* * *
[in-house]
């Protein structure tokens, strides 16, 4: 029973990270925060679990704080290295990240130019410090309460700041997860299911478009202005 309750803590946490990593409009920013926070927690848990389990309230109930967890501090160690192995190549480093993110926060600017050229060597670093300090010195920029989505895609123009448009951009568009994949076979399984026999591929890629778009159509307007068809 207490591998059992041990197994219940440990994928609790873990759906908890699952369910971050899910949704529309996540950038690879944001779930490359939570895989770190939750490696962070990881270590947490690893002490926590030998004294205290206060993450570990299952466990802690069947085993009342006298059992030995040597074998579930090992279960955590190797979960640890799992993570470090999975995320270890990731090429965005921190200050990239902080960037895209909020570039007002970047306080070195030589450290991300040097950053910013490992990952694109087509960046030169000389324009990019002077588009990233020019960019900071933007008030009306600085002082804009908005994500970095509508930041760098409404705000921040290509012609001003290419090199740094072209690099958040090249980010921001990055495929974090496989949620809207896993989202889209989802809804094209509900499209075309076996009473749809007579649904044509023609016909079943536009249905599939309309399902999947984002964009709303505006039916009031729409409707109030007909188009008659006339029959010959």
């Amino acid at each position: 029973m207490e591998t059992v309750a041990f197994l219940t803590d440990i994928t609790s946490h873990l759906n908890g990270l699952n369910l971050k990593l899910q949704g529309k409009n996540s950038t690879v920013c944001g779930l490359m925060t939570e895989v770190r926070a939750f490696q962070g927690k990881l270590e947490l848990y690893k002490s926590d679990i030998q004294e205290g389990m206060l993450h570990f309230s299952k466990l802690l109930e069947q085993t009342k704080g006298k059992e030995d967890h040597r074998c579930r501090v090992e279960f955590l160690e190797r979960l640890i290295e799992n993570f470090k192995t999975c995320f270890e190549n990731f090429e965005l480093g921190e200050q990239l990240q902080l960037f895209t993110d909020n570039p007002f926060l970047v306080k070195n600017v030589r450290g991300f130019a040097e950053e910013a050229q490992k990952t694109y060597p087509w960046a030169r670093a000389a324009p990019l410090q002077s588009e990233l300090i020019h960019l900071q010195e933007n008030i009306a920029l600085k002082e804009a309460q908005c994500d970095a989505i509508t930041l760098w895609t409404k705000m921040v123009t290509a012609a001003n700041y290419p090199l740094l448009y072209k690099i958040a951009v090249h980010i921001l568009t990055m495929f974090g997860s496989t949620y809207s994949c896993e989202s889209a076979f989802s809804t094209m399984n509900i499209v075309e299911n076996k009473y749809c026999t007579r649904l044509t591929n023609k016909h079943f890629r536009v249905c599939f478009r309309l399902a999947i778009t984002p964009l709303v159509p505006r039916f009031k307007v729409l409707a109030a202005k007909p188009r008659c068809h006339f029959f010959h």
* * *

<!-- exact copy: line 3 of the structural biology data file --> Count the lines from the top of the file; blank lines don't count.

């Amino acid at each position: 029973m207490e591998t059992v309750a041990f197994l219940t803590d440990i994928t609790s946490h873990l759906n908890g990270l699952n369910l971050k990593l899910q949704g529309k409009n996540s950038t690879v920013c944001g779930l490359m925060t939570e895989v770190r926070a939750f490696q962070g927690k990881l270590e947490l848990y690893k002490s926590d679990i030998q004294e205290g389990m206060l993450h570990f309230s299952k466990l802690l109930e069947q085993t009342k704080g006298k059992e030995d967890h040597r074998c579930r501090v090992e279960f955590l160690e190797r979960l640890i290295e799992n993570f470090k192995t999975c995320f270890e190549n990731f090429e965005l480093g921190e200050q990239l990240q902080l960037f895209t993110d909020n570039p007002f926060l970047v306080k070195n600017v030589r450290g991300f130019a040097e950053e910013a050229q490992k990952t694109y060597p087509w960046a030169r670093a000389a324009p990019l410090q002077s588009e990233l300090i020019h960019l900071q010195e933007n008030i009306a920029l600085k002082e804009a309460q908005c994500d970095a989505i509508t930041l760098w895609t409404k705000m921040v123009t290509a012609a001003n700041y290419p090199l740094l448009y072209k690099i958040a951009v090249h980010i921001l568009t990055m495929f974090g997860s496989t949620y809207s994949c896993e989202s889209a076979f989802s809804t094209m399984n509900i499209v075309e299911n076996k009473y749809c026999t007579r649904l044509t591929n023609k016909h079943f890629r536009v249905c599939f478009r309309l399902a999947i778009t984002p964009l709303v159509p505006r039916f009031k307007v729409l409707a109030a202005k007909p188009r008659c068809h006339f029959f010959h």